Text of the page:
Their tenet is evident in everything Il Palagio offers, from its six, carefully and personally decorated guesthouses to its main villa, where Sting and Styler stay when in town. Guests are treated to the same activities and experiences offered to friends, such as horseback riding, yoga, massages, traditional and modern Tuscan cooking lessons, vineyard tours, wine tastings and more. In effect, visitors are welcomed into the family fold with open arms.

“Even if we’re not here in actuality, I think [visitors] feel our ethos, what we believe about this place,” Sting notes. “It’s very beautiful, but it’s more than that. We rest here and work here. It’s a good place to reflect, and a good place to be creative.”

Both he and Styler have been working non-stop under the Tuscan sun, taking time to smell the grapes, as it were, but also noting it’s been business as usual during the global pandemic. COVID-19 may have thwarted their desire to travel, but it certainly hasn’t stopped their need to work. [Though taking the “’Pomodoro Break’” — a five-minute recess once an hour — is essential, according to Styler.]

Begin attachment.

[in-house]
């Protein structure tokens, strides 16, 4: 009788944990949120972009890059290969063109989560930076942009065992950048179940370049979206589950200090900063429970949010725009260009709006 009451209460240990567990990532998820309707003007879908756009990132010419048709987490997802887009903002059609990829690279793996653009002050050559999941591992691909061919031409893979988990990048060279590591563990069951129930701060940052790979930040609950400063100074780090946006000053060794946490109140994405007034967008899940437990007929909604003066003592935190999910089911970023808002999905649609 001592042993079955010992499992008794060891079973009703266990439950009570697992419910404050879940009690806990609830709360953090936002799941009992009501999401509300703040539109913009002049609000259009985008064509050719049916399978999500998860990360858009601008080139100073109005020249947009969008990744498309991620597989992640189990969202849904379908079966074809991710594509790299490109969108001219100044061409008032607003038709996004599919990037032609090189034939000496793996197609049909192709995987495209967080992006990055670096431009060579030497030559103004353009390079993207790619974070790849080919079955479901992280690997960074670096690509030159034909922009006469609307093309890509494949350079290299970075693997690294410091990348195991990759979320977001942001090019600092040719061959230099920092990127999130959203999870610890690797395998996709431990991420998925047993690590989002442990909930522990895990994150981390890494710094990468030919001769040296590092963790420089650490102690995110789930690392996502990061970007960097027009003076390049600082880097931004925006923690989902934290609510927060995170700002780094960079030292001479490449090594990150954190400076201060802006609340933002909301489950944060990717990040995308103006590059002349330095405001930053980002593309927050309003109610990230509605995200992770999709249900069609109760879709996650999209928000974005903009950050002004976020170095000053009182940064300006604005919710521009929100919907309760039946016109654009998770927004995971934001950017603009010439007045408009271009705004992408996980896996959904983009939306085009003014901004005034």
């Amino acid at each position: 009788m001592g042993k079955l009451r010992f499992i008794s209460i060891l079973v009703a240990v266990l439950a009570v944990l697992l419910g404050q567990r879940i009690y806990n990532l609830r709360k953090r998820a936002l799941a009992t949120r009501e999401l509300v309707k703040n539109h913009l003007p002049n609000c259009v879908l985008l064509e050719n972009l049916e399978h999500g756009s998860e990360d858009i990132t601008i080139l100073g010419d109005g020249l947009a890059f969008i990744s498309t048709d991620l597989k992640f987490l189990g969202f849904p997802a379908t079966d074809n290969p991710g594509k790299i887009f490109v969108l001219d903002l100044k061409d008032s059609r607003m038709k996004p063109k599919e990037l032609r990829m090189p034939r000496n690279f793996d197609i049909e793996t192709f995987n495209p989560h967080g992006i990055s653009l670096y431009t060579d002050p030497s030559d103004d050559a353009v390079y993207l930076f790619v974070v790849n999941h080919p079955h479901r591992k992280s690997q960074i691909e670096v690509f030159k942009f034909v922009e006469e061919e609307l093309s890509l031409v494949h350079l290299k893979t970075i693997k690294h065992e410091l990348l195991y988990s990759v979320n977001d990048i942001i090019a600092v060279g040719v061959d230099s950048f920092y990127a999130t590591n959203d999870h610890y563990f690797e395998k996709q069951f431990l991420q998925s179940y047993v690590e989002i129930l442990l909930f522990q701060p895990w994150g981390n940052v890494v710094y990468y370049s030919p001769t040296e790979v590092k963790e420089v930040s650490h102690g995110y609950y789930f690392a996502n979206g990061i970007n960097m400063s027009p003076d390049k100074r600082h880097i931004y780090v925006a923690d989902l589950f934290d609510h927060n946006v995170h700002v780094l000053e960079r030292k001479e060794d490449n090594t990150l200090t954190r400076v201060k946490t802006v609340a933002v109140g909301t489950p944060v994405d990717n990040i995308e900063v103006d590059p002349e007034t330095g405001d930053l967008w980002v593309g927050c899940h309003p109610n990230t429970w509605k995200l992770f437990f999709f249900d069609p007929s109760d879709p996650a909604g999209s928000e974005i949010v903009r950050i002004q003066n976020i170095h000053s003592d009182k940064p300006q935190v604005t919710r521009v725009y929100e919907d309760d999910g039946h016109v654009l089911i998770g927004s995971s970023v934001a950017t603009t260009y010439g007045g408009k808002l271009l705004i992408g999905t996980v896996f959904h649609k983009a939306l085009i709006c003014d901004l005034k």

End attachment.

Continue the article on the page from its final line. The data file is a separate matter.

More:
“I’ve made about four albums here,” shares Sting, who has released dozens of records — including five studio albums with his new wave rock band, The Police, and 13 studio albums as a solo artist. These include the All This Time — a live album recorded on the same day as the September 11th terrorists attacks; parts of 1999’s Brand New Day and 2009’s If on a Winter’s Night…; as well as 2006’s Songs from the Labyrinth. “I did a record of 16th century music, I did a winter album here, I’ve done pop albums here. It does lend itself to feeling inspired and it’s also a great place to invite musicians to live on the property and then go to the studio every day. When we do leave the studio, we get to be somewhere astonishingly beautiful, which in turn inspires you all over again. It’s an ideal working environment.”